Virginia left the Rappahannock open after officials last week found such lesions on 50 percent to 75 percent of hundreds of menhaden -- not a fish people eat -- said Eugene Burreson, research director at the Virginia Institute of Marine Science. Workers who collected the fish with lesions waded into the water wearing shorts, and so far none has complained of headaches or rashes, typical symptoms of people suffering from the microbe's toxic form, Burreson said.

"I'm all in favor of erring on the side of caution," he said, "but we just don't know enough to suspect that there's a problem."

The mouth of the Rappahannock is about 45 miles across the bay from the Pocomoke, part of which has been closed since thousands of fish died in two kills last month.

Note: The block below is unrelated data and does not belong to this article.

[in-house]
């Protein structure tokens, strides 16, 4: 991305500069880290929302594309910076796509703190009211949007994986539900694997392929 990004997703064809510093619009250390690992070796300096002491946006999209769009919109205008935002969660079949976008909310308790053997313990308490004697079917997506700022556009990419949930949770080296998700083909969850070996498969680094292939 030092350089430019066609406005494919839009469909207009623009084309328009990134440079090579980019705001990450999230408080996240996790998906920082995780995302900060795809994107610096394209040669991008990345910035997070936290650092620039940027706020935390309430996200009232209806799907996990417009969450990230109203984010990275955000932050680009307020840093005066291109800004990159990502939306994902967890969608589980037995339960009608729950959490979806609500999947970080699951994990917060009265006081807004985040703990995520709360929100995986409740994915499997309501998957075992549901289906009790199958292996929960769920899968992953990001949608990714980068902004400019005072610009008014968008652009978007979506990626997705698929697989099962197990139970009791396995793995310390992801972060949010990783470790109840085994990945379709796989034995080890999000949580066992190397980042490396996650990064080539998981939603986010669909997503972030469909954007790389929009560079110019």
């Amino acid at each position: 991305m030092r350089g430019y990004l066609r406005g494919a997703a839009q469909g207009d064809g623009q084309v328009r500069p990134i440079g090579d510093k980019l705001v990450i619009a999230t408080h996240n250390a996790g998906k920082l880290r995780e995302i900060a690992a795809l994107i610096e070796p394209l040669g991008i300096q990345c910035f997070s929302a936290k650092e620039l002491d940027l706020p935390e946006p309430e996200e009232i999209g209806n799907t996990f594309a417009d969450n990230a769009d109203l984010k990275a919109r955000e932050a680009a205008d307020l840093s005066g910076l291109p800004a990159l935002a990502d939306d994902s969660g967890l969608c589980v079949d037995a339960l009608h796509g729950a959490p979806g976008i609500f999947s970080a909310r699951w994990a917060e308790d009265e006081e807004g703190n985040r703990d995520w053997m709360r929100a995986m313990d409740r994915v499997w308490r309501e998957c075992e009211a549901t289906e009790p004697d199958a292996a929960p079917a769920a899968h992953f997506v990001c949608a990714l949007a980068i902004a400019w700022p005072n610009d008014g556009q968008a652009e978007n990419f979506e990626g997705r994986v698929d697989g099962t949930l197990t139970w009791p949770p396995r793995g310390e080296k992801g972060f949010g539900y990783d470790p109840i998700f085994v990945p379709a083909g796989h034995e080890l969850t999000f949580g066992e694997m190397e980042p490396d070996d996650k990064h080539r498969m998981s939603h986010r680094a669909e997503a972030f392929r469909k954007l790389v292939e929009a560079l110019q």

The two states' differing positions reflect in part scientists' uncertainty about the effects of Pfiesteria on humans and about how it changes from its typically benign state into a toxic form that attacks fish. In investigating Pfiesteria, Maryland has taken an activist approach that has drawn praise from environmentalists and the North Carolina scientist credited with discovering the microbe.

Officials of the administration of Virginia Gov. George Allen (R) said each state must determine its own response.

"Why don't we close the whole Chesapeake Bay system down?" Frank L. Daniel, Tidewater director of the Virginia Department of Environmental Quality, asked rhetorically. "You just can't do that. . . . This is not a competition between Maryland and Virginia. We have not seen any evidence to close the Rappahannock."

Added Daniel, "We have to be careful we don't start knee jerking, that every time we see lesions on fish we start closing waterways down."

Some Virginia environmentalists said the state is not doing enough to protect the public. Joseph H. Maroon, Virginia executive director of the Chesapeake Bay Foundation, called on the state yesterday to consider closing parts of the Rappahannock where the fish with lesions were found.